Delegation for 3.24.23: Return to history — purse strings — construction — spaced out

U.S. Capitol Building from the Fifty Dollar Bill
The latest on Capitol Hill, from the people who make it happen.

Returning to history

Sen. Marco Rubio has tossed plenty of barbs at President Joe Biden’s State Department over the past two years.

It thus came as somewhat of a surprise when at a Senate Appropriations hearing, Secretary of State Antony Blinken admitted he (broadly) agrees with Rubio’s assessment of the U.S. position on the world stage.

Blinken told Senators responsible for funding his agency that the U.S. stands at an “inflection point” in a “post-Cold War world.”

Antony Blinken and Marco Rubio share common ground.

Rubio used a similar characterization of “return to history” in speeches over the past year.

“The values that unite us are also usually important to the strength and solidarity of these alliances and partnerships,” Blinken told the panel. “Now, not every country that we need to be working with is in the same place that we are. I think we recognize that, and we need to make sure that we’re adjusting and flexible enough for that.”

But Rubio brought with him significant concerns about whether those adjustments took global values into account.

“I’m really concerned about whether we can continue to afford to do some of the things that we’re doing. I don’t mean from a dollar standpoint, but from a geopolitical standpoint,” Rubio said.

“For example, last summer, the State Department released a report attacking the Solomon Islands for their stance on same-sex marriage. It alienated their partners there. The next week, they signed a mutual security agreement with Beijing in the Pacific, and the Prime Minister declined to participate in the commemoration of the memorial marking the Battle of Guadalcanal.”

Blinken stressed diplomacy continues in that nation — and throughout the Eastern Hemisphere.

“When it comes to our engagement in the Asia-Pacific region, the Indo-Pacific, we have put that on full throttle,” Blinken responded. “We’ve reopened an embassy, as you know, in the Solomon Islands. We’re looking at other places in the Pacific islands where we can make sure that we’re present in ways that we haven’t been in recent years, precisely because we are engaged in a competition. And I could go down the list of different collections of fit-for-purpose partnerships that we built to deal with exactly the world that you’re describing.”

The meeting wasn’t necessarily a “kumbaya” moment.

Rubio voiced deep concerns over the standing of the U.S. in the long run and expressed a belief the world may be at a pivotal moment that too few players in the West realize.

“None of these issues are going to matter if 15, 10 or five years from now, we live in a world in which the dominant economic, military, and technological power in the world,” he said, “is in the hands of authoritarian regimes who resemble what the vast majority of human history looks like — led by despots, where there are no individual rights and all these things that have made not just our prosperity and freedom possible, but the world a better place. Isn’t it time for us to view the world through the lens of the beginnings, the early stages of a geopolitical conflict?”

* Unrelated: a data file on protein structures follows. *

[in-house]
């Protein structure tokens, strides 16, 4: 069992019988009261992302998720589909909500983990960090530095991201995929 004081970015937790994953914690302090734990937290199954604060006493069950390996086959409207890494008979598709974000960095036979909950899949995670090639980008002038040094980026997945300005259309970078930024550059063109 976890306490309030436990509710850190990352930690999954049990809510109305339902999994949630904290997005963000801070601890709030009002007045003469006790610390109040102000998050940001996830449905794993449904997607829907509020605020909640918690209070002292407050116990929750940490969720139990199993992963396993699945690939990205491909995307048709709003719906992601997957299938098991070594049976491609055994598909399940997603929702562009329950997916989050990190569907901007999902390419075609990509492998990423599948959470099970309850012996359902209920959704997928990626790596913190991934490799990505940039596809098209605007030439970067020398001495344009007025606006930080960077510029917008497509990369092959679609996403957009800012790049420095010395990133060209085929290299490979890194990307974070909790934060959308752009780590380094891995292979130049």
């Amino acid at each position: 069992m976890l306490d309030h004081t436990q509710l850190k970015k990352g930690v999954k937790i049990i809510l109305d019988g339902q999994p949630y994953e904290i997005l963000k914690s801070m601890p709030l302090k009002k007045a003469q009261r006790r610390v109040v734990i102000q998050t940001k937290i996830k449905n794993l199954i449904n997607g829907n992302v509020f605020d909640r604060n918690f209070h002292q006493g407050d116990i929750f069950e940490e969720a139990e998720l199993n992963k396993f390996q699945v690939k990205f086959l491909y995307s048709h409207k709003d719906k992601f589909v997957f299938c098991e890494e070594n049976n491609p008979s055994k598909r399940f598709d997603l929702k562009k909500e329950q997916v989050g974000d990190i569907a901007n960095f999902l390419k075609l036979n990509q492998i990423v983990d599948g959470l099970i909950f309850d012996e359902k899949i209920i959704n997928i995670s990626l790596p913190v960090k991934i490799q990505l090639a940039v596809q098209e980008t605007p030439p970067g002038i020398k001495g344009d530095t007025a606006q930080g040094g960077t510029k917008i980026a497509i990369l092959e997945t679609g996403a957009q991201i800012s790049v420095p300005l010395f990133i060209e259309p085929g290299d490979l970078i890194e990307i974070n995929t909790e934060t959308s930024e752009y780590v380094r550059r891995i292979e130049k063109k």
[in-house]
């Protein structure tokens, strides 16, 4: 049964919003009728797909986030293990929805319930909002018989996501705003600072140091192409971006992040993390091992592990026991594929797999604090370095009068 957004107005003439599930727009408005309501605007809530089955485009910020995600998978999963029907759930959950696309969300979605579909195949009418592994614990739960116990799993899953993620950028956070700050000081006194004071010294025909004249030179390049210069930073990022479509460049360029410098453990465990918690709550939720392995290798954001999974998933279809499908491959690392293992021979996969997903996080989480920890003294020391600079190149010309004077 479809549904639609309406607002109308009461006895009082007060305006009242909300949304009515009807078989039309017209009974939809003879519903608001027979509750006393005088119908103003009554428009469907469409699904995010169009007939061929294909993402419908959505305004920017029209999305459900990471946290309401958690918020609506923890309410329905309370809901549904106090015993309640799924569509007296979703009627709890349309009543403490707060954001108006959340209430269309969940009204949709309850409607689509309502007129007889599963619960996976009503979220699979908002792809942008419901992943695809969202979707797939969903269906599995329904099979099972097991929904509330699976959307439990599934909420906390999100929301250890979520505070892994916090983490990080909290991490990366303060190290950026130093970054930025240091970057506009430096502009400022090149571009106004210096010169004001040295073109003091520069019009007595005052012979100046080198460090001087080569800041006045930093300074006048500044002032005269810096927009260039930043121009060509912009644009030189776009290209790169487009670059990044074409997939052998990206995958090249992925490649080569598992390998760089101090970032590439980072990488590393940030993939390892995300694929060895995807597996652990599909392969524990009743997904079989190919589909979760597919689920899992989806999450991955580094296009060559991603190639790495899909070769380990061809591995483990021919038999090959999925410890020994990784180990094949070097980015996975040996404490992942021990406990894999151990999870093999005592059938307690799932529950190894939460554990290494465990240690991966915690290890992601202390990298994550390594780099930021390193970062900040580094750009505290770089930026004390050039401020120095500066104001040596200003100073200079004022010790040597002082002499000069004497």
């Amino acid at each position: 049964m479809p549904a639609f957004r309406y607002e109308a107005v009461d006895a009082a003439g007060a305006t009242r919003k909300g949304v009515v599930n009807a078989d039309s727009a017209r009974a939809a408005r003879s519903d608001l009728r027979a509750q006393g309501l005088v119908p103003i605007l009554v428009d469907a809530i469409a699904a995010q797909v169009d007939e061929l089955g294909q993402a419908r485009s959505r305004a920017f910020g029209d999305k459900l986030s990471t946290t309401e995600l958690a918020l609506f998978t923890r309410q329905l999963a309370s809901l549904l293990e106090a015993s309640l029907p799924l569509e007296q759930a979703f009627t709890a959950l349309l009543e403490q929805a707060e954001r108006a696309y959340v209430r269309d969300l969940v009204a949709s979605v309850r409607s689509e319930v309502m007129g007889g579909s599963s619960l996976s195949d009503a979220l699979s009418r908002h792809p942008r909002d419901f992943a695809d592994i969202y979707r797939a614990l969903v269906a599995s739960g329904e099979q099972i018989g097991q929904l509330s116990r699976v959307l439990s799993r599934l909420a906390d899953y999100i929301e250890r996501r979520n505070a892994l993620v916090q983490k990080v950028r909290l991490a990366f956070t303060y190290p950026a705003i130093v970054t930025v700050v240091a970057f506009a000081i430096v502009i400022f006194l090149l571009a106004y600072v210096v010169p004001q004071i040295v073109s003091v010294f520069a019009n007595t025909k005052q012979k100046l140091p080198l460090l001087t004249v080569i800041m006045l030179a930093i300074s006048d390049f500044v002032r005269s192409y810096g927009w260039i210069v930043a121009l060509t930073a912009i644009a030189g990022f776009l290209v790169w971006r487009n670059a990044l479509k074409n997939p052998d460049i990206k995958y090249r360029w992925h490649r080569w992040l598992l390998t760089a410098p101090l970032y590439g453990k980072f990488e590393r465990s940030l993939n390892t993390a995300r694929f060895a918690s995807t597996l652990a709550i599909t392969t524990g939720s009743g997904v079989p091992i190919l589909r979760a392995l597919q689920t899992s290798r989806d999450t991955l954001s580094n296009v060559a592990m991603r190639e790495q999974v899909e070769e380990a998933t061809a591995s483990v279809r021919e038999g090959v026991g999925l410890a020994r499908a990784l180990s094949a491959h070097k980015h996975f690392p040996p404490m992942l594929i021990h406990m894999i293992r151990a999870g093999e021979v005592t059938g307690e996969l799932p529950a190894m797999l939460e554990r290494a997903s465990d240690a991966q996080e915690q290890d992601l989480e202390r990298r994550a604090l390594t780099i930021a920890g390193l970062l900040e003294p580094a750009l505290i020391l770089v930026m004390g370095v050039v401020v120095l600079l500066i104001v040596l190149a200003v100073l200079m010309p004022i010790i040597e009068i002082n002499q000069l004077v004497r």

But after weeks of back-and-forth between Rubio and the administration over Cuba policy, and years of tension regarding the response to China, the conversation in the Senate hearing closed on a cooperative note.

“I share the basic picture that you’ve painted,” Blinken told Rubio. “And really welcome working with you to figure out the most effective ways to deal with it.”

Scolding spending

The House Freedom Caucus may have added a couple of Senators, including Sen. Rick Scott.

The Naples Republican participated in a joint news conference slamming the lack of budget restraint in Washington.

“As a parent and a grandparent, you don’t say, ‘You know what, I’m going to leave a whole bunch of debt to my kids and my grandkids,’” he said. “You would never even think about doing that.”

The House Freedom Caucus nabs a couple of Senators.

America’s wealthiest Senator also lamented the rich getting richer as inflation crushed the working class.

“Everything is caused by reckless government spending,” he argued.

As it happens, another Naples Republican in the delegation appeared at the news conference.

Rep. Byron Donalds thanked Scott and Utah Republican Sen. Mike Lee for joining the crusade against spending.

“What you have here are leaders committed to getting our country back on track,” Donalds said.

He called Biden’s budget proposal “insane” for spending $7 trillion while the federal government can only raise less than $5 trillion.

“If Joe Biden was your husband he would say, ‘Honey I know we only make four thousand a month but let’s spend seven thousand a month.’ You know that does not work,” Donalds said. “Every wife in America would shudder.”

Stopping construction

For years, there was tension between Rep. Matt Gaetz and the FBI.

Now he’s coming for its house.

The Fort Walton Beach Republican introduced the FBI Washington Field Office House Arrest Act, which calls for Congress to cease all spending on a new agency headquarters. Congress in 2022 budgeted $375 million for a headquarters just outside the District of Columbia.

Matt Gaetz wants to torch plans for a new FBI headquarters.

“There are still good men and women in the FBI whose task and purpose are to defend our country, but the FBI’s weaponized Washington Field Office is rotten to the core,” Gaetz said.